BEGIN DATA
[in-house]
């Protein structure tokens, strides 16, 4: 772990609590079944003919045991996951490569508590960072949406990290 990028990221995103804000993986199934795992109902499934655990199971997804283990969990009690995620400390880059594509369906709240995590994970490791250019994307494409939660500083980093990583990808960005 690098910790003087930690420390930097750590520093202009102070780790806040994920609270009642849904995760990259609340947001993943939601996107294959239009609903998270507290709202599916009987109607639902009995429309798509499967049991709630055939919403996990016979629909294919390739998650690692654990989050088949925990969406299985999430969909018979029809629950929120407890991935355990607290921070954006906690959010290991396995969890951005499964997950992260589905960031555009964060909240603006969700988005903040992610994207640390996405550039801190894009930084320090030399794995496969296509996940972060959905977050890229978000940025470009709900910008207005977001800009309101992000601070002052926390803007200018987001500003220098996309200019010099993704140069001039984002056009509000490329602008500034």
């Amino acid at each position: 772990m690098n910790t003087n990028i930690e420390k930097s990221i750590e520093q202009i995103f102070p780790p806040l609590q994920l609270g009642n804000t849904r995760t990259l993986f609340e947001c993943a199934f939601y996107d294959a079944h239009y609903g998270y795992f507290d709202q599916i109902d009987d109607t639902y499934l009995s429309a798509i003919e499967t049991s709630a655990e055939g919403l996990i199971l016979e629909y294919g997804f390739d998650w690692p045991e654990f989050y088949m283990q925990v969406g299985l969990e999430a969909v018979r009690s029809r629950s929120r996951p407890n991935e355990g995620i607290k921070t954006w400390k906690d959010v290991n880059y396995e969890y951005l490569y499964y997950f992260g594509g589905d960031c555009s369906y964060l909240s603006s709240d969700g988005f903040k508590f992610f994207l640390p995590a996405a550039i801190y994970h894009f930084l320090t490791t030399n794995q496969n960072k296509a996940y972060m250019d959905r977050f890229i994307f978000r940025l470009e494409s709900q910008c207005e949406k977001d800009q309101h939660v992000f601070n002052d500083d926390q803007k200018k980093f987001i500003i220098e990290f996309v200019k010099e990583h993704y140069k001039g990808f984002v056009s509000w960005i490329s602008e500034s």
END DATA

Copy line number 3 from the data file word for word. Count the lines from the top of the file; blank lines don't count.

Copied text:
């Amino acid at each position: 772990m690098n910790t003087n990028i930690e420390k930097s990221i750590e520093q202009i995103f102070p780790p806040l609590q994920l609270g009642n804000t849904r995760t990259l993986f609340e947001c993943a199934f939601y996107d294959a079944h239009y609903g998270y795992f507290d709202q599916i109902d009987d109607t639902y499934l009995s429309a798509i003919e499967t049991s709630a655990e055939g919403l996990i199971l016979e629909y294919g997804f390739d998650w690692p045991e654990f989050y088949m283990q925990v969406g299985l969990e999430a969909v018979r009690s029809r629950s929120r996951p407890n991935e355990g995620i607290k921070t954006w400390k906690d959010v290991n880059y396995e969890y951005l490569y499964y997950f992260g594509g589905d960031c555009s369906y964060l909240s603006s709240d969700g988005f903040k508590f992610f994207l640390p995590a996405a550039i801190y994970h894009f930084l320090t490791t030399n794995q496969n960072k296509a996940y972060m250019d959905r977050f890229i994307f978000r940025l470009e494409s709900q910008c207005e949406k977001d800009q309101h939660v992000f601070n002052d500083d926390q803007k200018k980093f987001i500003i220098e990290f996309v200019k010099e990583h993704y140069k001039g990808f984002v056009s509000w960005i490329s602008e500034s």